Sunday, December 5, 2010

"Financial Software Maker Pays '97 Price for Trade Center Space,"

March 10, 1999, New York Times, "Financial Software Maker Pays '97 Price for Trade Center Space," by John Holusha,

Eighteen years ago, Rob Patterson founded his company, Baseline Financial Services, in the basement of his home in Madison, N.J.
His space needs have grown considerably since then. He recently signed a 15-year lease for 60,000 square feet on the 77th and 78th floors of Two World Trade Center.
Although rental rates for Class A space in downtown Manhattan have surged in recent quarters as vacancy rates have declined, Mr. Patterson was able to lock in a lower rate by assuming the lease of another company that was negotiated two years ago.
''In late 1997, the market for Class A space downtown was in the low to mid 20's,'' said David Rosenbloom, a director of Cushman & Wakefield, the real estate services company, referring to the annual cost in dollars of a square foot of space. ''Today that same space is in the high 30's to low 40's.''
But a previous tenant in the building, Georgeson & Company, an adviser to companies on proxy issues, had sold some of its operations and is negotiating to relocate to smaller space in the Trade Center. The larger space, which was partly built but not ready to move into, was available at 1997 rates.
''This lease transaction allows Baseline to operate in a Class A property at below market rates,'' because of the existing lease, Mr. Rosenbloom said. Class A properties are in the newest and most technically advanced buildings.
With an assumed lease, the tenant pays the rent directly to the landlord, rather than to the previous tenant, as would be the case with a sublease. Nevertheless, the previous tenant remains on the lease and is ultimately responsible for the rent payments.
Trade Center managers had an incentive to allow Baseline to assume the previous lease because of the gains it had in the interior construction of the Georgeson space -- an investment it could have lost if a new tenant demanded a different layout, Mr. Rosenbloom said.
In addition to the favorable terms, Mr. Patterson said, he was attracted to the Trade Center towers because of their large, 45,000-square-foot floors. The company will have the entire 77th floor, with the rest on the 78th floor. The two floors are connected by an escalator.
Mr. Patterson said most of the company's 140 employees would be on the 77th floor, with some executive offices, meeting rooms and a reception area on the 78th.
Baseline is a software development company that produces products that help financial portfolio managers in making investment decisions. Its clients include more than 700 major banks and other financial institutions, 180 of which were added last year.
The company's revenues have grown 35 percent annually in the last five years, leading to the demand for space. Baseline is a subsidiary of the Primark Corporation, a publicly traded company, specializing in information technology.
Baseline's space requirements are driven by considerations similar to those of many other information technology and new media companies that have fueled the revival of commercial property in lower Manhattan.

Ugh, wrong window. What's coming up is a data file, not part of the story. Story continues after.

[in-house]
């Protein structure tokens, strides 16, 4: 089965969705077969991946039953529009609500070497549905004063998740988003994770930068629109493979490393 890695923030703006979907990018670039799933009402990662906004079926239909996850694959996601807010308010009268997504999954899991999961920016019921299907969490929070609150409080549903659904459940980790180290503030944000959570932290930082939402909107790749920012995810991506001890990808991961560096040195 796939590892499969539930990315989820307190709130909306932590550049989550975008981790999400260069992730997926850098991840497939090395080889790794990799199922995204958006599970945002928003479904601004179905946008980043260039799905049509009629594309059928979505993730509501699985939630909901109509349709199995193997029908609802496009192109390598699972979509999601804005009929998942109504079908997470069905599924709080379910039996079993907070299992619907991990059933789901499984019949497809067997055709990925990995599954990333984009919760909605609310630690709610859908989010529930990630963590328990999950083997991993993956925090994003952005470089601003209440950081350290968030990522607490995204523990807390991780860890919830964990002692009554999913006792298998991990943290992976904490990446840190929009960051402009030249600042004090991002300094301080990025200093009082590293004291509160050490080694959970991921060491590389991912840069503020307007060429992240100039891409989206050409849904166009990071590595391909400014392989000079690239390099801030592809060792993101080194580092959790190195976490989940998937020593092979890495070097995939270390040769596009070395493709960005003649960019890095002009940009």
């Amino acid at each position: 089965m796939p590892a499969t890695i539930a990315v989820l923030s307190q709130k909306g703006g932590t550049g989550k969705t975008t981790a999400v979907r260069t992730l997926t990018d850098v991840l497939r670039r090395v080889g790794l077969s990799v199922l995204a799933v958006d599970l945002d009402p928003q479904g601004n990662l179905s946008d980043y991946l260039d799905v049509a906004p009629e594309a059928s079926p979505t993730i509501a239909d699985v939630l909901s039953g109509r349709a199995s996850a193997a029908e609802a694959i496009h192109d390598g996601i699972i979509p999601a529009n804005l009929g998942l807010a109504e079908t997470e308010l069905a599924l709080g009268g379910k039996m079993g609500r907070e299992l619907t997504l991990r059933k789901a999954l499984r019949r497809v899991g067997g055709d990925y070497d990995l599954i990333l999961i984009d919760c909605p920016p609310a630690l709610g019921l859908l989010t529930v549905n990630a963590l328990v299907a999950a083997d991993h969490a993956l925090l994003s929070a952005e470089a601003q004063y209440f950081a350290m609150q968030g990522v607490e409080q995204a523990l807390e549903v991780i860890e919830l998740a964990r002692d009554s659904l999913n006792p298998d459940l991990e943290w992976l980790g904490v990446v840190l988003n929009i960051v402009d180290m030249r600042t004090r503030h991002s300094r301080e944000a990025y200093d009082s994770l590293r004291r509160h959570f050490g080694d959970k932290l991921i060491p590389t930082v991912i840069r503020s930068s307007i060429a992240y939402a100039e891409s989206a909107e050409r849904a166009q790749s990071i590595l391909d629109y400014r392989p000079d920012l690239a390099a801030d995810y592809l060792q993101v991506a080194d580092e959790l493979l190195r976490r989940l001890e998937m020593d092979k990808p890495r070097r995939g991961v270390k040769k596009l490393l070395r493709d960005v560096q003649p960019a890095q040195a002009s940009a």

''Software is produced by teams,'' Mr. Patterson said, ''so it is important that people can easily meet face to face.'' Putting all the people actively involved in developing the products on one floor is expected to increase this interaction.
The company hopes to move into the Trade Center in August, leaving its current location at 61 Broadway, where it occupies 32,000 square feet. Staying at that location, where floors are 17,000 square feet, would have meant spreading the company over many floors, interfering with the needed teamwork.
As it was, the company was fortunate to stay put for as long as it did. When it first moved to 61 Broadway, it started with 2,700 square feet of space. ''We got lucky and some people moved out, so we are able to take their space,'' Mr. Patterson said.
Should the company continue to grow, it may be able to stay at the Trade Center for a while, as well. Mr. Rosenbloom said that the previous tenant had negotiated the right to occupy some expansion space, should it become vacant, and that that right was assumed by Baseline.
The company will be able to move more quickly than might otherwise be possible because much of the interior construction was under way.
''The 77th floor is about half finished, but the 78th floor is still raw space,'' Mr. Rosenbloom said. He said the layout of the 77th floor was largely acceptable to the new tenant and would proceed. He added that the materials purchased and the construction funds reserved for the 78th floor were included by the landlord as part of Baseline's assumption of the lease and that the company was hiring someone to design the upper-floor offices.
Mr. Patterson said although it might seem glamorous now to be the president of a company that was started in a basement, ''at the time it didn't seem very glamorous.''
''We started 18 years ago, and I guess we were a little ahead of the wave,'' he said. ''Baseline makes products for PC's,'' or personal computers, which did not come into widespread use until the mid-1980's. ''It took about eight years of trial and error to figure out what worked,'' he said.

No comments: